Interaction of Light and Temperature Signalling in Plants


For plants, light is not only an energy source but also a developmental signal. The colour, intensity, duration and direction of light that a plant receives has a profound effect on its development across all life phases. Mild changes in ambient temperature also have a dramatic effect on plant development, many of which mirror those caused by light. In recent years, it has become apparent that this similarity in phenotypes is due to extensive overlap between components of the light and temperature signalling pathways. This overlap occurs at the level of perception, downstream signalling modules and hormonal response. As a result of this, the photo‐ and thermal responses of plants should always be considered within the context of the prevailing light and temperature conditions.

Key Concepts

  • Light and temperature have similar effects on plant development.
  • Both signalling pathways are tightly integrated at the level of signal perception, signal transduction and hormonal responses.
  • The response to both light and temperature centres on a core set of transcriptional regulators.
  • The activity of some photoreceptors is temperature‐dependent.
  • Light and temperature responses should always be considered in the context of one and other.

Keywords: plant photobiology; plant thermomorphogenesis; plant development; environmental signalling; plant photoreceptors; plant thermosensors

Figure 1. Light and temperature have contrasting effects on hypocotyl elongation. From right to left: representative Arabidopsis seedlings grown for 4 days in darkness at 20 °C (Dark 20), in white light at 20 °C (Light 20), in white light at 20 °C with reduced levels of blue light (Low B 20), in white light at 20 °C with supplementary far‐red light to lower the red to far‐red ratio (+FR 20) or in white light at 28 °C (Light 28).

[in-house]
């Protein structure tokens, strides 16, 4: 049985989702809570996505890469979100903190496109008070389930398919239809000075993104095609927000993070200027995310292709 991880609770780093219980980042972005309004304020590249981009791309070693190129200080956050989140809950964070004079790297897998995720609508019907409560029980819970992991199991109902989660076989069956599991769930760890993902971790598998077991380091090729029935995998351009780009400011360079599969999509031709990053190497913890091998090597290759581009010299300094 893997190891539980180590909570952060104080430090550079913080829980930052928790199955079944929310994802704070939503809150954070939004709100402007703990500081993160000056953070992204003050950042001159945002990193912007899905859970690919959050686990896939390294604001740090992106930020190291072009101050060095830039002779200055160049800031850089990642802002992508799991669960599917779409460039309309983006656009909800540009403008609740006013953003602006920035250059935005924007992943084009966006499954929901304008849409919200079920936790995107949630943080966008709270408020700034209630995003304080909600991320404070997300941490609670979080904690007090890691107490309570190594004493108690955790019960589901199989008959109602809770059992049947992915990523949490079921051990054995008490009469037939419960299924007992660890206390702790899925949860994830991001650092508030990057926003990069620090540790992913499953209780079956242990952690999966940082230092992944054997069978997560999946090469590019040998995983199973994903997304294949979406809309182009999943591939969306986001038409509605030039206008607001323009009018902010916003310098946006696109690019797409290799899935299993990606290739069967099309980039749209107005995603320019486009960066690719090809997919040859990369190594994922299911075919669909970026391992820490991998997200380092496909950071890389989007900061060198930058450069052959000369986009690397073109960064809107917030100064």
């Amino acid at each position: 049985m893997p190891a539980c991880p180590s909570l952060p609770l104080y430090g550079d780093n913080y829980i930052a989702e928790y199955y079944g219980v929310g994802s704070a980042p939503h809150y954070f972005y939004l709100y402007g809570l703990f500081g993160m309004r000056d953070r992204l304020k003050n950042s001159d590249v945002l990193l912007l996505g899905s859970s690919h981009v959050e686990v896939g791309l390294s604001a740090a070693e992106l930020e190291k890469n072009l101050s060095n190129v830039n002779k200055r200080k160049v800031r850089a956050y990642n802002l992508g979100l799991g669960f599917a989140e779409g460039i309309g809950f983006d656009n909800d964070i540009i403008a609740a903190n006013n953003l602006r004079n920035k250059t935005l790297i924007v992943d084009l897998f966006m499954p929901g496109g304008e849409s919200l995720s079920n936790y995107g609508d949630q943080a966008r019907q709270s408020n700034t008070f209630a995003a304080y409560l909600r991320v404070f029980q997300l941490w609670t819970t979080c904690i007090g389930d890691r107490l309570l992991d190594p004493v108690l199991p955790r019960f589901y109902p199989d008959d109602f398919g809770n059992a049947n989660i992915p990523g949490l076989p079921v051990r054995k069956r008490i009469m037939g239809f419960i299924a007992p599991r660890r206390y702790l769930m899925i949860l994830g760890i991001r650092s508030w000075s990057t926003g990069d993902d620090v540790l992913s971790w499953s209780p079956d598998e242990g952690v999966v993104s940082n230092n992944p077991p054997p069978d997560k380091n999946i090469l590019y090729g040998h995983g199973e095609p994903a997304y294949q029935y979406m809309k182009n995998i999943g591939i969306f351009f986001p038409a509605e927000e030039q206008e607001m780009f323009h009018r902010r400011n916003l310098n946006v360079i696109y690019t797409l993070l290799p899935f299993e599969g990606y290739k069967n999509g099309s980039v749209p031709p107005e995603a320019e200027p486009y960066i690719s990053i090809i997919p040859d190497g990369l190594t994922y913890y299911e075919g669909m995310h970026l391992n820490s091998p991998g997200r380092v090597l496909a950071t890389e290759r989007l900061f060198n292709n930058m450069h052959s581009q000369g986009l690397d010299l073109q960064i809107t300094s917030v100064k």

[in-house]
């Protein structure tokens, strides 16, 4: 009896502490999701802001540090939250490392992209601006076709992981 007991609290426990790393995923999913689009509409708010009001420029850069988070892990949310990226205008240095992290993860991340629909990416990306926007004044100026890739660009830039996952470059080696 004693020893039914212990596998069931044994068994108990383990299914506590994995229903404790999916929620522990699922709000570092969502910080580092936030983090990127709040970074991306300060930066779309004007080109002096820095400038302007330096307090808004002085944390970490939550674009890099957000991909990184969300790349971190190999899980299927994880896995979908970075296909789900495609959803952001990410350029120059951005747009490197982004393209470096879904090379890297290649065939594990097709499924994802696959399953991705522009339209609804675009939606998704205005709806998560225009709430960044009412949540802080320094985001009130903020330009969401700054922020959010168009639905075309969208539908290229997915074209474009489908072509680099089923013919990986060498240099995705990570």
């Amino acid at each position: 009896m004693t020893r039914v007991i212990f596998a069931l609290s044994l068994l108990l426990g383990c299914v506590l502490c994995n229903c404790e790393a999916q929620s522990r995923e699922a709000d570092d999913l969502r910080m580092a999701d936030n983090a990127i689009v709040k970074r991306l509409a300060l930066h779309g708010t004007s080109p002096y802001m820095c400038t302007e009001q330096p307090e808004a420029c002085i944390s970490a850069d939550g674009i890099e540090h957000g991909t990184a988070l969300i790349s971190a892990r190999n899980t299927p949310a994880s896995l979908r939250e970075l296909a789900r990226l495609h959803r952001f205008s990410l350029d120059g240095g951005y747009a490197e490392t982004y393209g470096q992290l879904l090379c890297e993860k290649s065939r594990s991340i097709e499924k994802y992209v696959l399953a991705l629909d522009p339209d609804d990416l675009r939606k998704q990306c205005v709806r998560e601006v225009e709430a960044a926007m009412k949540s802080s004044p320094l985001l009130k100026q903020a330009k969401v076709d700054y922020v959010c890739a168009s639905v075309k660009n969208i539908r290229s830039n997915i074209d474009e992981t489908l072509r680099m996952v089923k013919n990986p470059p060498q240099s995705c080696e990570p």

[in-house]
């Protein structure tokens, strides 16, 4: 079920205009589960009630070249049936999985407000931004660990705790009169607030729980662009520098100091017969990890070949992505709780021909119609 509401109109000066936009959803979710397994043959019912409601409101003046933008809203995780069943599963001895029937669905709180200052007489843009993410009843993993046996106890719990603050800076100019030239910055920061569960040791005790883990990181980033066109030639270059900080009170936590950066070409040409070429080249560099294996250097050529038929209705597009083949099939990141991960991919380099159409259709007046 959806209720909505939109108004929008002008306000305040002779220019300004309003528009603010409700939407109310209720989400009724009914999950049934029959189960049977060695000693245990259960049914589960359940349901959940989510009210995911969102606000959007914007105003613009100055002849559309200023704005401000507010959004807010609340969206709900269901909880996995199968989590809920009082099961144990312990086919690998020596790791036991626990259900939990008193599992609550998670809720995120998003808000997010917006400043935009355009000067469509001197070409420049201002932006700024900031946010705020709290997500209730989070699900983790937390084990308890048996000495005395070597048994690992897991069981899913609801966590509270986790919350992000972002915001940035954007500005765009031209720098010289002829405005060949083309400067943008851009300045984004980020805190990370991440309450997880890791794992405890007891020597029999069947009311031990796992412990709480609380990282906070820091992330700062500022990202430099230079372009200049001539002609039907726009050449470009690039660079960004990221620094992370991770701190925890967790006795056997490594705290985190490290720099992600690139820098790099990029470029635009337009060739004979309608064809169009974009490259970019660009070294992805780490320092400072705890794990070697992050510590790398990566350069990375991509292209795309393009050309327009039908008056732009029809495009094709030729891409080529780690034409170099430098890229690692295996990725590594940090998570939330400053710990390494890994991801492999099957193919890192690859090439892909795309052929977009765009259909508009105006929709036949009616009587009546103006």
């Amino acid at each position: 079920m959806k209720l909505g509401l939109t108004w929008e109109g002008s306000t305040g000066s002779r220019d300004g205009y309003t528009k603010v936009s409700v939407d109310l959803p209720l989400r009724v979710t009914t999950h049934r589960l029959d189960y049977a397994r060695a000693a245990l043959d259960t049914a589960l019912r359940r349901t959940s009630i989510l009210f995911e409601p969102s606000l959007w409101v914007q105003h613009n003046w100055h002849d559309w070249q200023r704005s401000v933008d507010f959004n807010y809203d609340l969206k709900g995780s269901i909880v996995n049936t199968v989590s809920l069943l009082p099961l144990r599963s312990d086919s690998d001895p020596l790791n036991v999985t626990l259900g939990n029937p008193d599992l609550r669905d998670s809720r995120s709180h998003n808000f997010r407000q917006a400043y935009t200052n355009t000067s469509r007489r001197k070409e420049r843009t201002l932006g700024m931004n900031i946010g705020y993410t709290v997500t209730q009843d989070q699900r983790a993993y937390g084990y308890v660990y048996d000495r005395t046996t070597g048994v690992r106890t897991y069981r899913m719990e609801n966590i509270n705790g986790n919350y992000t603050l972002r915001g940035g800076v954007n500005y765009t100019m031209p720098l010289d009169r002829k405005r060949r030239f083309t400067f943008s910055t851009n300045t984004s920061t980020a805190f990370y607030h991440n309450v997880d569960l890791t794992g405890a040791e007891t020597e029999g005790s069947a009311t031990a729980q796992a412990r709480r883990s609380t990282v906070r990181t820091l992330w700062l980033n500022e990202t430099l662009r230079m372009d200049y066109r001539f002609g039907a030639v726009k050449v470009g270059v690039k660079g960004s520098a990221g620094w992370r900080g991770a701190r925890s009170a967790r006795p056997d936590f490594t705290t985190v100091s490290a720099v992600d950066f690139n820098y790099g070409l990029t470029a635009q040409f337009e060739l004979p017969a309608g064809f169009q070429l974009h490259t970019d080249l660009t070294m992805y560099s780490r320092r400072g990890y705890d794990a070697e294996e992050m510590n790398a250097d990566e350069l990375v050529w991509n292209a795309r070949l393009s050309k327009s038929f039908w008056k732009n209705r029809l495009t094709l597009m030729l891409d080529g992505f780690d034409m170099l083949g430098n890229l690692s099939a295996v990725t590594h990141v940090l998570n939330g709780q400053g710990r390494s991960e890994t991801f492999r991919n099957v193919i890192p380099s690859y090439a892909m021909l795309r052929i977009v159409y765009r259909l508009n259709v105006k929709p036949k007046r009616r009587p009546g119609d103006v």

Figure 2. Representations of the plant photoreceptor families. UVR8 dimer (PDB‐ 4NBM), phot1 dimer (inferred from PDB‐2Z6C & 4HHD), phyB dimer (inferred from PDB‐ 4OUR), cry1 dimer (inferred from PDB‐1U3C) and ztl dimer (inferred from PDB‐5SVG). Chromophores are highlighted in red or blue. UVR8 is activated by UV‐B light (280–315 nm), cryptochromes, phototropins and zeitlupes are activated by UV‐A and B light (390–500 nm) and phytochromes are responsive to R and FR light (600–750 nm). The structures used to produce this figure, and their associated publications can be found at the indicated Protein Data Bank (PDB) identifiers.
Figure 3. Schematic representation of photothermal signalling pathways controlling hypocotyl elongation. Boxes with rounded corners represent proteins and boxes with squared corners represent hormones. Factors that promote hypocotyl elongation are coloured green, and factors that inhibit elongation coloured orange. In darkness, COP1 is active, where it functions to suppress negative regulators of hypocotyl elongation. PIFs and BZR1/BES1 TFs promote hypocotyl elongation by enhancing auxin and brassinosteroid signalling. In the presence of light, UVR8, cryptochromes and phytochromes become active. These photoreceptors inhibit COP1 action, thereby promoting the activity of negative regulators of hypocotyl elongation. HY5/HYH TFs repress auxin signalling and HFR1 forms competitive complexes with the PIFs. ELF3 inhibits PIFs both by repressing PIF expression and by forming competitive complexes. In addition to their effects on COP1, phytochromes also promote ELF3 stability and phytochromes and cryptochromes directly destabilise PIFs and BES1/BRZ1. Low B light deactivates cryptochromes and low R:FR light deactivates phytochromes, reversing these signalling events and leading to hypocotyl elongation through PIFs and BES1/BZR1. Currently, there is strong evidence that warm temperatures promote the reversion of phytochromes to their inactive state and it is theoretically possible that other photoreceptors function in a similar manner. All of the signalling components detailed above have been shown to be involved with both light and temperature signalling in plants, underlining the extraordinary level of interaction between these two signalling pathways.


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Further Reading

Casal JJ and Balasubramanian S (2019) Thermomorphogenesis. Annual Review of Plant Biology 70: 321–346.

Franklin KA and Wigge P (2014) Temperature and Plant Development. Blackwell, Oxford.

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Hayes, Scott(Jan 2020) Interaction of Light and Temperature Signalling in Plants. In: eLS. John Wiley & Sons Ltd, Chichester. [doi: 10.1002/9780470015902.a0027978]